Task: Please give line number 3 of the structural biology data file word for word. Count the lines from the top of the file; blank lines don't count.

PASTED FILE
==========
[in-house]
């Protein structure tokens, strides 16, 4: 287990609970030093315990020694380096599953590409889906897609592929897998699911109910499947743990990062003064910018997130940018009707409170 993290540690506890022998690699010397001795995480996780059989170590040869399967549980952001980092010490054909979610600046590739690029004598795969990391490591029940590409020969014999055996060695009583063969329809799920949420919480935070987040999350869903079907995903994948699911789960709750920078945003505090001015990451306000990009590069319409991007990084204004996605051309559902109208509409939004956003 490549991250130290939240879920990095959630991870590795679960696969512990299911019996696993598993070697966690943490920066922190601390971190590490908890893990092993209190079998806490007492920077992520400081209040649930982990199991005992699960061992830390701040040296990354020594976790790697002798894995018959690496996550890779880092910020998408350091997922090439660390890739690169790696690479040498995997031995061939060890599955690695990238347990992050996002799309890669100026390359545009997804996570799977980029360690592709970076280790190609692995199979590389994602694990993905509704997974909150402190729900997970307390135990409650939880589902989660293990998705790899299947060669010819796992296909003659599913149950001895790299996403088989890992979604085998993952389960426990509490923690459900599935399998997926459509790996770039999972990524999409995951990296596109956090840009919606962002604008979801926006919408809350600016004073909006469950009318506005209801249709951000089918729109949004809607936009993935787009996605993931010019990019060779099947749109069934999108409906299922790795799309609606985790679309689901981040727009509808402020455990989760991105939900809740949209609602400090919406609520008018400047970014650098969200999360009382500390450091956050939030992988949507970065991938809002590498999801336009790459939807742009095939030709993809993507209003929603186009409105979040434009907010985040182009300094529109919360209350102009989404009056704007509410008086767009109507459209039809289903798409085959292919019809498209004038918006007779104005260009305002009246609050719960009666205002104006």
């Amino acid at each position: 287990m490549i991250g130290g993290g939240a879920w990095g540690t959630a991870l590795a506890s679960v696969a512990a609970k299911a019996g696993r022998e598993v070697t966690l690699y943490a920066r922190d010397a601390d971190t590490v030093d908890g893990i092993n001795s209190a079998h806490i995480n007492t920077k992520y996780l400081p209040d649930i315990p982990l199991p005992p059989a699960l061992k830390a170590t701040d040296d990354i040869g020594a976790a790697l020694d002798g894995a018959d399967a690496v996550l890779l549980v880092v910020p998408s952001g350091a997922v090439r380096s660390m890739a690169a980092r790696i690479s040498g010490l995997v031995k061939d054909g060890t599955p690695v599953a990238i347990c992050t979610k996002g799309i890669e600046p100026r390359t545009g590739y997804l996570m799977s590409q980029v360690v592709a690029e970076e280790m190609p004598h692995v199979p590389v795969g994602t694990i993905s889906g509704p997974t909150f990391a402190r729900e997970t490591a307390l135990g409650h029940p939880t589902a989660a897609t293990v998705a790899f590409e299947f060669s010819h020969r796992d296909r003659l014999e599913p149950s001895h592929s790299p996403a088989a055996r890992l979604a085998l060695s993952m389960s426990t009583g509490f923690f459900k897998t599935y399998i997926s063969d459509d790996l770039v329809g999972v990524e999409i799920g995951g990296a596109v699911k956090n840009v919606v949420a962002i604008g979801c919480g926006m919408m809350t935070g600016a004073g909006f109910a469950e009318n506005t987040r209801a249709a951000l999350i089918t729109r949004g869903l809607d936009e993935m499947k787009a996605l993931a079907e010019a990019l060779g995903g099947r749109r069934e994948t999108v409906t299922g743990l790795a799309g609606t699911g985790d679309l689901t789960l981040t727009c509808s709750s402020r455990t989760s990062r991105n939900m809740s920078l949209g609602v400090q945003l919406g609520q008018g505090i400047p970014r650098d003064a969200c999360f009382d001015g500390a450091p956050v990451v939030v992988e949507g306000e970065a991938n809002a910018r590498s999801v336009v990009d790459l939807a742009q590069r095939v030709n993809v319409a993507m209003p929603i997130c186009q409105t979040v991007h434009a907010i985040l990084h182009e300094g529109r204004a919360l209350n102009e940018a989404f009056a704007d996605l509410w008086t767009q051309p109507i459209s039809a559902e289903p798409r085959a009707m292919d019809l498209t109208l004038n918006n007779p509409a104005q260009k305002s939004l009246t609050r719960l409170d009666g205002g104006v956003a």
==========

């Amino acid at each position: 287990m490549i991250g130290g993290g939240a879920w990095g540690t959630a991870l590795a506890s679960v696969a512990a609970k299911a019996g696993r022998e598993v070697t966690l690699y943490a920066r922190d010397a601390d971190t590490v030093d908890g893990i092993n001795s209190a079998h806490i995480n007492t920077k992520y996780l400081p209040d649930i315990p982990l199991p005992p059989a699960l061992k830390a170590t701040d040296d990354i040869g020594a976790a790697l020694d002798g894995a018959d399967a690496v996550l890779l549980v880092v910020p998408s952001g350091a997922v090439r380096s660390m890739a690169a980092r790696i690479s040498g010490l995997v031995k061939d054909g060890t599955p690695v599953a990238i347990c992050t979610k996002g799309i890669e600046p100026r390359t545009g590739y997804l996570m799977s590409q980029v360690v592709a690029e970076e280790m190609p004598h692995v199979p590389v795969g994602t694990i993905s889906g509704p997974t909150f990391a402190r729900e997970t490591a307390l135990g409650h029940p939880t589902a989660a897609t293990v998705a790899f590409e299947f060669s010819h020969r796992d296909r003659l014999e599913p149950s001895h592929s790299p996403a088989a055996r890992l979604a085998l060695s993952m389960s426990t009583g509490f923690f459900k897998t599935y399998i997926s063969d459509d790996l770039v329809g999972v990524e999409i799920g995951g990296a596109v699911k956090n840009v919606v949420a962002i604008g979801c919480g926006m919408m809350t935070g600016a004073g909006f109910a469950e009318n506005t987040r209801a249709a951000l999350i089918t729109r949004g869903l809607d936009e993935m499947k787009a996605l993931a079907e010019a990019l060779g995903g099947r749109r069934e994948t999108v409906t299922g743990l790795a799309g609606t699911g985790d679309l689901t789960l981040t727009c509808s709750s402020r455990t989760s990062r991105n939900m809740s920078l949209g609602v400090q945003l919406g609520q008018g505090i400047p970014r650098d003064a969200c999360f009382d001015g500390a450091p956050v990451v939030v992988e949507g306000e970065a991938n809002a910018r590498s999801v336009v990009d790459l939807a742009q590069r095939v030709n993809v319409a993507m209003p929603i997130c186009q409105t979040v991007h434009a907010i985040l990084h182009e300094g529109r204004a919360l209350n102009e940018a989404f009056a704007d996605l509410w008086t767009q051309p109507i459209s039809a559902e289903p798409r085959a009707m292919d019809l498209t109208l004038n918006n007779p509409a104005q260009k305002s939004l009246t609050r719960l409170d009666g205002g104006v956003a």